Focus on: Autism spectrum disorder

Definition of autism spectrum disorder (ASD).

April is Autism Awareness Month and there is a lot in the news about autism. More and more children — up to one out of 68 — are diagnosed with autism. Sesame Street even has a new character, Julia, who has autism. But what exactly is this condition, how does it affect children and what can you do to help?

What is autism?

Autism spectrum disorder (ASD) is a complex disorder of very early brain development that is approximately four times more common in boys than girls.

Autism spectrum disorder was previously recognized as several separate disorders — including autistic disorder, pervasive developmental disorder-not otherwise specified (PDD-NOS) and Asperger’s disorder. Based on their shared symptoms, these disorders were merged under a single ASD diagnosis in 2013.

What are the symptoms of autism spectrum disorder?

Different children can be affected in very different ways, but they share two main categories of symptoms:

  • difficulty with social communication and social interactions
  • repetitive behaviors and restricted or unusual interests, including sensory symptoms such as heightened sensitivity to noise, touch or smell
Contact the Boston Children’s Autism Spectrum Center at 617-355-7493 to speak with someone who can help.

I think my child might have autism. What should I do?

Autism is currently diagnosed through close observation of a child’s symptoms and development.

Babies and toddlers should be screened for ASD and other developmental issues at their regular check-ups with their pediatrician. But if you suspect you have a child with ASD, or have any concern about your child’s behavior or development — at any age — don’t wait for a check-up. Talk to your doctor. Trust your instincts.

How can I help my child with autism?

All children with autism need appropriate educational and behavioral therapy. In fact, this is the main treatment for autism. Young children receive services from the Early Intervention (EI) program, and, after age 3, from their school system. Intensive behavioral therapy can be provided at school and in the home. Other therapies include speech therapy, occupational therapy and social skills training. Some children also need medication to help with certain symptoms like trouble focusing or aggressive behavior. In most situations, behavior therapy is the best way to help with behaviors.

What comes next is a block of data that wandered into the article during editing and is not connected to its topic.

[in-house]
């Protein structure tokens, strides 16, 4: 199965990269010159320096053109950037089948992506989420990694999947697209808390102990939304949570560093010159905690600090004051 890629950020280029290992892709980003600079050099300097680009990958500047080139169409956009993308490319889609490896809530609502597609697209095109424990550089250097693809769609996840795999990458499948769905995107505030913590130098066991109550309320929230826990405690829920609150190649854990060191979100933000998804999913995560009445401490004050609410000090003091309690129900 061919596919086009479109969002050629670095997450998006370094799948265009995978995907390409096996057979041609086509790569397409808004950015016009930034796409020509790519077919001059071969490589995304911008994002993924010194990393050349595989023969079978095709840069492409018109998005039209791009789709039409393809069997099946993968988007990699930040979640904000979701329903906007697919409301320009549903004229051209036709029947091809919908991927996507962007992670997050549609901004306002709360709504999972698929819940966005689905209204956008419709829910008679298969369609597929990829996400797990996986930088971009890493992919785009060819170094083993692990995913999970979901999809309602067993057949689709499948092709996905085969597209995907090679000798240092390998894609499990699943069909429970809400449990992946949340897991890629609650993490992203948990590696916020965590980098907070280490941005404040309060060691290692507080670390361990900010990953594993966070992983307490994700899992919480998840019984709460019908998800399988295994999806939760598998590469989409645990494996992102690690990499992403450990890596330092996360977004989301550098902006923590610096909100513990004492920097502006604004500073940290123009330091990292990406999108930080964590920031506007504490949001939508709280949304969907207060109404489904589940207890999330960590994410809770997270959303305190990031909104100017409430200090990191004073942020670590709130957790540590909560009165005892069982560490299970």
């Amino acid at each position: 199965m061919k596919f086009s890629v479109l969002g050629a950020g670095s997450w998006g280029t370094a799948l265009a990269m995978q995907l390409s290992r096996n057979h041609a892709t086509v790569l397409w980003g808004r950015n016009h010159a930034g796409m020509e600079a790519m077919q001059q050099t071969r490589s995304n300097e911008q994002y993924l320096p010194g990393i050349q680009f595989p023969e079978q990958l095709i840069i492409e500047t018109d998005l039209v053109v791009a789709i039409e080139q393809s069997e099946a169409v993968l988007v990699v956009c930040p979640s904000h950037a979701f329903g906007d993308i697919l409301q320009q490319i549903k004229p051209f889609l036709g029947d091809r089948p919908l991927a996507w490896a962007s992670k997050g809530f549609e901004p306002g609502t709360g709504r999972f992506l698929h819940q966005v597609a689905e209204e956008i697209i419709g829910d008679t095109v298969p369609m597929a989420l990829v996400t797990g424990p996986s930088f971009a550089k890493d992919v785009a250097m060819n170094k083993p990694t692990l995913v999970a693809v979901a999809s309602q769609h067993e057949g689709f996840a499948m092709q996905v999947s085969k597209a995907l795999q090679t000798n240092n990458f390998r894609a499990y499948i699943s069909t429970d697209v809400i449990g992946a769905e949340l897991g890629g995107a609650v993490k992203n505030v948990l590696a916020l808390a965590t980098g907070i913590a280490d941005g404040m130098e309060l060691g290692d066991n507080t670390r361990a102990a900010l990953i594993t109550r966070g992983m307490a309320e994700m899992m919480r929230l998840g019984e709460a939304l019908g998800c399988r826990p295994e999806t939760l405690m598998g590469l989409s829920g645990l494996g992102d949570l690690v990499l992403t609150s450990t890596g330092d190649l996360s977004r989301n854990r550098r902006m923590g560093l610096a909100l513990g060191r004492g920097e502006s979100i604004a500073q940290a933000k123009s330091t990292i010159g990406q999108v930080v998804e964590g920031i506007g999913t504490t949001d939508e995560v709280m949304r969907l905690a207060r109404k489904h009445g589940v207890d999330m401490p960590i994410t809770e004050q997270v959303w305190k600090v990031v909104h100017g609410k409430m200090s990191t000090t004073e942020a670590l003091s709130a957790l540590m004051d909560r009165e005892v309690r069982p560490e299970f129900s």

There are also many things you can do yourself. Most important is keeping a healthy lifestyle with consistent routines, the same things that help all children. Here are a few of our recommendations for families:

  • Maintain a consistent routine, both at home and at school.
  • Offer meals and snacks at around the same time each day.
  • Follow a structured bedtime routine that quiets the mood, including lowering the lights, limiting screen time and doing calming activities.
  • Talk to your child’s teachers and therapists to learn how you can use the strategies at home that they use at school.
  • View movies, TV and YouTube videos together with your child. Learn how to use media as a teaching tool for social skills.
  • Prepare your child before outings and special events, so he or she knows what to expect. Use pictures and role play to explain what’s going to happen. This works for medical visits too, and The Autism Spectrum Center at Boston’s Children’s Hospital has stories to help.
  • Try to stay calm if something unexpected happens, because children can usually pick up on a parent’s anxiety.
Staff from Autism Spectrum Center at Boston Children's Hospital.
Drs. Sarah Spence and Carolyn Bridgemohan

Challenges are part of parenting any child. If your child has ASD, you may find yourself facing some especially tough challenges. Keeping a routine and a regular schedule of therapy is helpful, but it can be exhausting. It’s perfectly OK to take breaks from therapy-related activities and let your child pick what to do in his or her free time.

And make sure to reach out to your provider if you need help getting support for you or your child, including counseling, behavioral services, respite, information about special needs recreation and mentoring.

For more information and tips, visit the Autism Spectrum Center at Boston Children’s.